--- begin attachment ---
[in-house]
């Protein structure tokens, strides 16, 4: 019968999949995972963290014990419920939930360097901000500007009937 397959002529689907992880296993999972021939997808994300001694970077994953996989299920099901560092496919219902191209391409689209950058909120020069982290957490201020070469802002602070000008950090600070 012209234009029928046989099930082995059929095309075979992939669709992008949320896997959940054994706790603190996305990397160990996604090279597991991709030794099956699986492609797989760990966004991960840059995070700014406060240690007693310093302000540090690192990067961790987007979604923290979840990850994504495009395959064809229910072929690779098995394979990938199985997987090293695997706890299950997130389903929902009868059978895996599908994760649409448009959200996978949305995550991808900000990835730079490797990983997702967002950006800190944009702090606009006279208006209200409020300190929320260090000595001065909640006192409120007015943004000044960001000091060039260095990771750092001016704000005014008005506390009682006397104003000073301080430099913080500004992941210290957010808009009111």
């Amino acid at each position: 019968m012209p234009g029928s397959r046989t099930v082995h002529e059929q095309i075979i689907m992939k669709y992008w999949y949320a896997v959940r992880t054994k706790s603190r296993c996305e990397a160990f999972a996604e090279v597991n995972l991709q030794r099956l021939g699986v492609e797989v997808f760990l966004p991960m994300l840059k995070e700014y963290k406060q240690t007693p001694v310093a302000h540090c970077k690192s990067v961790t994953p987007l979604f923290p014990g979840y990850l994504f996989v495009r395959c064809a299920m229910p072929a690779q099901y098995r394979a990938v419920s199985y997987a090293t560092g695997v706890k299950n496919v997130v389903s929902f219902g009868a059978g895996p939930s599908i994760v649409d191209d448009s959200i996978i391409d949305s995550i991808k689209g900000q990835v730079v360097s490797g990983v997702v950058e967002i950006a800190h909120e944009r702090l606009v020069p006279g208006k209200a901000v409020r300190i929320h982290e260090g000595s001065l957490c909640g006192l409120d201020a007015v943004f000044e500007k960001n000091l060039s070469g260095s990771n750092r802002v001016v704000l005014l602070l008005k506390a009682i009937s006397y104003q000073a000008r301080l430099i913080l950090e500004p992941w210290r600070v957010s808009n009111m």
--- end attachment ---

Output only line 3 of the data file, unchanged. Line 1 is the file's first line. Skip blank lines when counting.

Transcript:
């Amino acid at each position: 019968m012209p234009g029928s397959r046989t099930v082995h002529e059929q095309i075979i689907m992939k669709y992008w999949y949320a896997v959940r992880t054994k706790s603190r296993c996305e990397a160990f999972a996604e090279v597991n995972l991709q030794r099956l021939g699986v492609e797989v997808f760990l966004p991960m994300l840059k995070e700014y963290k406060q240690t007693p001694v310093a302000h540090c970077k690192s990067v961790t994953p987007l979604f923290p014990g979840y990850l994504f996989v495009r395959c064809a299920m229910p072929a690779q099901y098995r394979a990938v419920s199985y997987a090293t560092g695997v706890k299950n496919v997130v389903s929902f219902g009868a059978g895996p939930s599908i994760v649409d191209d448009s959200i996978i391409d949305s995550i991808k689209g900000q990835v730079v360097s490797g990983v997702v950058e967002i950006a800190h909120e944009r702090l606009v020069p006279g208006k209200a901000v409020r300190i929320h982290e260090g000595s001065l957490c909640g006192l409120d201020a007015v943004f000044e500007k960001n000091l060039s070469g260095s990771n750092r802002v001016v704000l005014l602070l008005k506390a009682i009937s006397y104003q000073a000008r301080l430099i913080l950090e500004p992941w210290r600070v957010s808009n009111m």